One of the key challenges in search and content marketing is understanding the intent of our audiences at different stages of the customer journey. The intentions of our audiences as they seek out content, services and products plays a significant role in their behaviours and interactions with our brands, making understanding that intent such an important part of enhancing the experience that we deliver.

The context, location, device and a user’s previous behaviours can all influence the type of result that a user may receive – or want to receive – for what may, on the face of it, seem a relatively straightforward search query. Is somebody searching for “Cowboys” interested in American football or the wild west? Is somebody looking up “JFK” interested the President, or the airport named in his honour?

If we were to think about a query for the term “London Kings’ Cross Station”, we could feasibly see many different intents behind that search depending on the circumstances surrounding that search.

  • Somebody on a mobile device in central London may be looking to find out when the next train departs, or whether the Piccadilly Line or the Victoria Line may be a quicker way to get there.
  • Somebody on a desktop may perhaps looking for more general information about the station.
  • Somebody with a history of Harry Potter-related searches may be more interested in Platform 9¾.
  • If the station was the subject of a breaking news story (perhaps some significant disruption), searches for the term may have an intent of finding out more about what had happened.

Whilst these are relatively simple examples of how user intent can influence what a user expects to experience, it does demonstrate just how important intent is and, when it comes to commercial searches, just how we need to be mindful of the content that we provide and the channels that we use across all those different intents.

What triggers a user search journey?

Different journeys will be triggered by different intents and needs, and this is a significant influence on the types of content that we will seek to produce. According to Google, there are six “need states” that influence search behaviour and form the basis of user intent:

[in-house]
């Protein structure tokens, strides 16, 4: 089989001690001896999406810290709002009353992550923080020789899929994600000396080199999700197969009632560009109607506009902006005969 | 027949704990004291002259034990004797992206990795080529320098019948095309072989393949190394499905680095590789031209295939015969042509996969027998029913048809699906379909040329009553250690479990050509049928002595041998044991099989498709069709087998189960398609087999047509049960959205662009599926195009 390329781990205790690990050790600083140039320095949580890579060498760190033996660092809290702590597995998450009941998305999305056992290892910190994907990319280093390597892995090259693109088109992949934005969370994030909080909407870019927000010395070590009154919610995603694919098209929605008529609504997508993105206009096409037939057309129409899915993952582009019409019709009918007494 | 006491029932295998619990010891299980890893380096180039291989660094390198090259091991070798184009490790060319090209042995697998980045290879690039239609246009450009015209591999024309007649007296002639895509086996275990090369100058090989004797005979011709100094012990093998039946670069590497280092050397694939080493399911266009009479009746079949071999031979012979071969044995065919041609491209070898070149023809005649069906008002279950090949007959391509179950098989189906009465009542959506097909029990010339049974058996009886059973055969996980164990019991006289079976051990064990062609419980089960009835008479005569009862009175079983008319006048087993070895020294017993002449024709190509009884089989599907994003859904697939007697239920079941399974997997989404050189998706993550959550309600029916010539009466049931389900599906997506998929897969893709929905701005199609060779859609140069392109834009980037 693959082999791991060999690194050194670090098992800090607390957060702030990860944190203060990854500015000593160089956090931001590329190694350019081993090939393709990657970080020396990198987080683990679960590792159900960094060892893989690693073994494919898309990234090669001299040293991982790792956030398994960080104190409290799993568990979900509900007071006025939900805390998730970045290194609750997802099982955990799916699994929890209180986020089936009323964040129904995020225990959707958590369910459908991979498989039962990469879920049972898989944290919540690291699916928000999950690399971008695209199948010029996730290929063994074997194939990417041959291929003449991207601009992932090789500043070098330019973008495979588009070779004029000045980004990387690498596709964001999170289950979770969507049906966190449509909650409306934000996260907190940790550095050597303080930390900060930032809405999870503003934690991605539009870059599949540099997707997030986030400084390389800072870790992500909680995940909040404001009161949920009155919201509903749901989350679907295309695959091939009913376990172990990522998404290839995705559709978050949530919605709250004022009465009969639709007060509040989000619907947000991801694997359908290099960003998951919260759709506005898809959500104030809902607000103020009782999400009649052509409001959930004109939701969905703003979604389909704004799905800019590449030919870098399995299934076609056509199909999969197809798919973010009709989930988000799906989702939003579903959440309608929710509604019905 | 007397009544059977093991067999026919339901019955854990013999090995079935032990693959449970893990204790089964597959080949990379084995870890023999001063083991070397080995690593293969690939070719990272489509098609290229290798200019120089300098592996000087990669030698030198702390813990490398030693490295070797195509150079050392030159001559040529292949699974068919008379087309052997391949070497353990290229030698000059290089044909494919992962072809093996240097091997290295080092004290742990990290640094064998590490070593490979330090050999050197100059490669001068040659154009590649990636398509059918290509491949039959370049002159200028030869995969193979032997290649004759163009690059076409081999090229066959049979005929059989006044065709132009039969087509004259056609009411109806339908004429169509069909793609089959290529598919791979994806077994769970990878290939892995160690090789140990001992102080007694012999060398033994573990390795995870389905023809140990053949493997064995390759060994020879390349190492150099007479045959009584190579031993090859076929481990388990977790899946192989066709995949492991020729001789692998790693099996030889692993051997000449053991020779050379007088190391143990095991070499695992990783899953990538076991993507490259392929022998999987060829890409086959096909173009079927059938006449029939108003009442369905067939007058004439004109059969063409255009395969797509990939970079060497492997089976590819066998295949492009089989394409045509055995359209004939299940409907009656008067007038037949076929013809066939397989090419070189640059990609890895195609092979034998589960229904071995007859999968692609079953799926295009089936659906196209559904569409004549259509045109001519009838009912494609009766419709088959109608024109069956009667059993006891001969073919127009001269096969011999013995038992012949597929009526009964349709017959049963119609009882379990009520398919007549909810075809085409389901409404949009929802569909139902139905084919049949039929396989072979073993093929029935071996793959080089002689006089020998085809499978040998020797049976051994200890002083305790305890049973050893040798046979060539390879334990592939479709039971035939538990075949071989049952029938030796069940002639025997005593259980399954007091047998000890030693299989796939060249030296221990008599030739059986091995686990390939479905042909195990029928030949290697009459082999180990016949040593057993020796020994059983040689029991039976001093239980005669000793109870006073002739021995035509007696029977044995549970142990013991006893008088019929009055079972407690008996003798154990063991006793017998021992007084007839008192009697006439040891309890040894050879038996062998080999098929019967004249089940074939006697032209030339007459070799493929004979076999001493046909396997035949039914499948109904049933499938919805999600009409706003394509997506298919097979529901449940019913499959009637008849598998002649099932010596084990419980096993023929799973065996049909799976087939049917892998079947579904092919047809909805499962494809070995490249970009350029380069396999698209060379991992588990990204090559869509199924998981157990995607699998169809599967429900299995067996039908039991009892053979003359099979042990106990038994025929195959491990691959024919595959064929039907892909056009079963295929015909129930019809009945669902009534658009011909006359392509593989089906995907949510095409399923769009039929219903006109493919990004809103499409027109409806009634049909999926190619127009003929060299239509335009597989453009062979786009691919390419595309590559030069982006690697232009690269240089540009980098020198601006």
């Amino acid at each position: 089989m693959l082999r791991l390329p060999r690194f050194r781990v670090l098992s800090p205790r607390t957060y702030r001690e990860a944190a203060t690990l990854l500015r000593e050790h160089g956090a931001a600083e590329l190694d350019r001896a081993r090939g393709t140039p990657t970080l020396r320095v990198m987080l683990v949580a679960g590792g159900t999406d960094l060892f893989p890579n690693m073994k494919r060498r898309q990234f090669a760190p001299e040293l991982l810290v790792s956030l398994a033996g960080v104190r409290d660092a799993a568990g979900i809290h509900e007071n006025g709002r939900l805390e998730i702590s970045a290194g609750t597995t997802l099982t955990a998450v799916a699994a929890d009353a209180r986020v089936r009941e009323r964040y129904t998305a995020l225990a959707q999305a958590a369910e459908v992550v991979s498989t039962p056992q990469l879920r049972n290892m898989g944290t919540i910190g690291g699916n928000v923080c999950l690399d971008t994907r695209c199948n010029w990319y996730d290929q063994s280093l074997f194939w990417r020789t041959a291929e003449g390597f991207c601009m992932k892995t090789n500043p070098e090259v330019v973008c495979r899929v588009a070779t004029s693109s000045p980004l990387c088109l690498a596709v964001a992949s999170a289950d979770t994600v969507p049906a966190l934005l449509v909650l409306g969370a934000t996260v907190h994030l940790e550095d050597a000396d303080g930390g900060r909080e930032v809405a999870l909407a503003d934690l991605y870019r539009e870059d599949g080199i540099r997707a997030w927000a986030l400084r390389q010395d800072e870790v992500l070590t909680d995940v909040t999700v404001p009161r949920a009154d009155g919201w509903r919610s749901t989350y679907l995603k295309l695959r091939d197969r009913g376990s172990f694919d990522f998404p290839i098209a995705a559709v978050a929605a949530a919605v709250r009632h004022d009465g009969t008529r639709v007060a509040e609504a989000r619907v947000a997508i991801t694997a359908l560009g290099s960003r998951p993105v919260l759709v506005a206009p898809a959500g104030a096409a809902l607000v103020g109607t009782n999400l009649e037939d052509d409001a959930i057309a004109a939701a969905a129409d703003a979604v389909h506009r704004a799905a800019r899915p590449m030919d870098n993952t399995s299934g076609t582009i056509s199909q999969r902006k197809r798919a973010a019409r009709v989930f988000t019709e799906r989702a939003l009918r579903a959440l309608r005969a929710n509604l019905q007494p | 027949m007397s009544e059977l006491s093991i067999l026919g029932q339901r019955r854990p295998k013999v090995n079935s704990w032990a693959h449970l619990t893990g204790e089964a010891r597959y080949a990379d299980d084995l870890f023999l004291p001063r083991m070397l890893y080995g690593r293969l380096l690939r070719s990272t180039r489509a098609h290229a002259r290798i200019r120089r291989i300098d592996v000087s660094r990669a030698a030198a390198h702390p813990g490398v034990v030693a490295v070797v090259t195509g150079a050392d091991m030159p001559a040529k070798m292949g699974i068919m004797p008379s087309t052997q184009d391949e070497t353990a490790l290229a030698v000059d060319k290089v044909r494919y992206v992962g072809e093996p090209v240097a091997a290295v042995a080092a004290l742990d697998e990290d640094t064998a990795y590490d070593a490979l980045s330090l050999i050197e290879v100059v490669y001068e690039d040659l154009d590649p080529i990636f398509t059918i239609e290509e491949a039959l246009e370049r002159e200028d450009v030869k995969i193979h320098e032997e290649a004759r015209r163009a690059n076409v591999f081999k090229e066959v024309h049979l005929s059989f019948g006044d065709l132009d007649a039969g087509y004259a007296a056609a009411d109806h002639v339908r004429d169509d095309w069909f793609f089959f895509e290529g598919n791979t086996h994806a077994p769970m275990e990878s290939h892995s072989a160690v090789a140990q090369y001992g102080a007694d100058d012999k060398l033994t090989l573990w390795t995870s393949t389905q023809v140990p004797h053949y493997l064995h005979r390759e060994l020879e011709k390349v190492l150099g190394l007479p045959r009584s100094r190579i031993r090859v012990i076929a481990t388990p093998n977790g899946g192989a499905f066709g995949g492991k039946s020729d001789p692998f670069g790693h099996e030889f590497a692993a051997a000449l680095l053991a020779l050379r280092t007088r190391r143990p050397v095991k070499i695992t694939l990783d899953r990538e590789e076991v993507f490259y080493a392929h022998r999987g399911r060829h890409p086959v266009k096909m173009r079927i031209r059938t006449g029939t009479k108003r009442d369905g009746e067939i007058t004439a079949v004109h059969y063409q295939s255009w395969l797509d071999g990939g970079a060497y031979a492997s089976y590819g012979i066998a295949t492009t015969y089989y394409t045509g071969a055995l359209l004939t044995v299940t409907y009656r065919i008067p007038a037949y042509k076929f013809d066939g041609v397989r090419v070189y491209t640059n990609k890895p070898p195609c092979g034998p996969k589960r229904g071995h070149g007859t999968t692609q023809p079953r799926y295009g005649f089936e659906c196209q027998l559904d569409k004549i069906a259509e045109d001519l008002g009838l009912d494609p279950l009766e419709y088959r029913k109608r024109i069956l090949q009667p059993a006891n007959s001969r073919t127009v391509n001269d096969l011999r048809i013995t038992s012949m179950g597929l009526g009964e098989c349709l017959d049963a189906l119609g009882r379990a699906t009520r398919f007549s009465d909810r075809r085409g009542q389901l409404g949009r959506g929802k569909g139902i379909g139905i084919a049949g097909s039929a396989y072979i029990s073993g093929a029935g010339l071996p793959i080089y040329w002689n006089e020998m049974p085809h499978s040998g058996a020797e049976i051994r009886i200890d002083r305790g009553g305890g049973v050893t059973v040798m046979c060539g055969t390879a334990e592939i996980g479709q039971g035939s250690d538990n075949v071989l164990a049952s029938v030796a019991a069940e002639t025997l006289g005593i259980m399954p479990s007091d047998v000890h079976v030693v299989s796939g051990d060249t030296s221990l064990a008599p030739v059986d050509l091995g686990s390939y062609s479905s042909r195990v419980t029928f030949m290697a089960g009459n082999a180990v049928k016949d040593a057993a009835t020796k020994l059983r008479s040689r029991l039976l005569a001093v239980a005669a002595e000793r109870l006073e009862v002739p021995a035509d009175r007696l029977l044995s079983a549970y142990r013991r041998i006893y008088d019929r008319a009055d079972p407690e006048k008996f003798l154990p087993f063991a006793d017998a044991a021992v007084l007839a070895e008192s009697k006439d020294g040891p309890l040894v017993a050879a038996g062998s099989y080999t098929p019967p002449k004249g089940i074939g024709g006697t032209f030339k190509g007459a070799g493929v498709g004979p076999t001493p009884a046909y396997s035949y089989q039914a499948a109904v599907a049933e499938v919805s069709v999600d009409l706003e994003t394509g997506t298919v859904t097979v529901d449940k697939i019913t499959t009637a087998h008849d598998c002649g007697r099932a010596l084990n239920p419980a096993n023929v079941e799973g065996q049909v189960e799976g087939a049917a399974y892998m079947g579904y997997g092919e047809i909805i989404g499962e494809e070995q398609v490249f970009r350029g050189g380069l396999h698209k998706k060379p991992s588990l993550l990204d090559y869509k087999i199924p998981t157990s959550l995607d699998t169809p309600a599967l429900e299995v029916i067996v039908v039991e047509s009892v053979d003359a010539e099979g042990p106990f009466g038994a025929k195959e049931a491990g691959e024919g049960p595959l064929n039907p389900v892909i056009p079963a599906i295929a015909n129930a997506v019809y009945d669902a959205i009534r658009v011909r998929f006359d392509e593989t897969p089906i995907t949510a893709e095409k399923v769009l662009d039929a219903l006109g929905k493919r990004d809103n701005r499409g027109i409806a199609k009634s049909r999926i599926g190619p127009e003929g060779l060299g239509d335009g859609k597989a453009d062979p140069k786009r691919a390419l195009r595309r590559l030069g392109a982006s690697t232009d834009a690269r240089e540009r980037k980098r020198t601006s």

Clearly, the nature of the content that consumers are looking for and expecting for more inspiration-driven terms, such as the ‘surprise me’ and ‘impress me’ stages, is likely to be very different to the more functional search terms, where the consumer is looking for more considered, trustworthy and reassuring content.

However, all these six needs have commercial value and, depending on the nature of our brands, we may lean on certain intents more than others, but it is important to find the right balance. We may be a travel brand that leans heavily on inspirational destination content, but consumers will still need education and reassurance about their chosen holiday and resort – particularly in the current climate when consumers are likely to have anxieties about travel restrictions, health and safety procedures in resorts and airports, and COVID testing policies.

At the other end of the spectrum, we might see financial services as a mostly functional product, usually driven by comparison sites, APRs and eligibility criteria, but can we inspire audiences to finance that big purchase or to save for a rainy day? Can we show them a more exciting side to the product, and what it facilitates?

In trying to do that, it helps to understand what actually causes the search in the first place.

The moments that trigger a search

Whilst we can understand those needs and intents, it is important to also consider what caused those needs in the first place – what Google refers to as “micro-moments”. These are the moments that give birth to a search journey.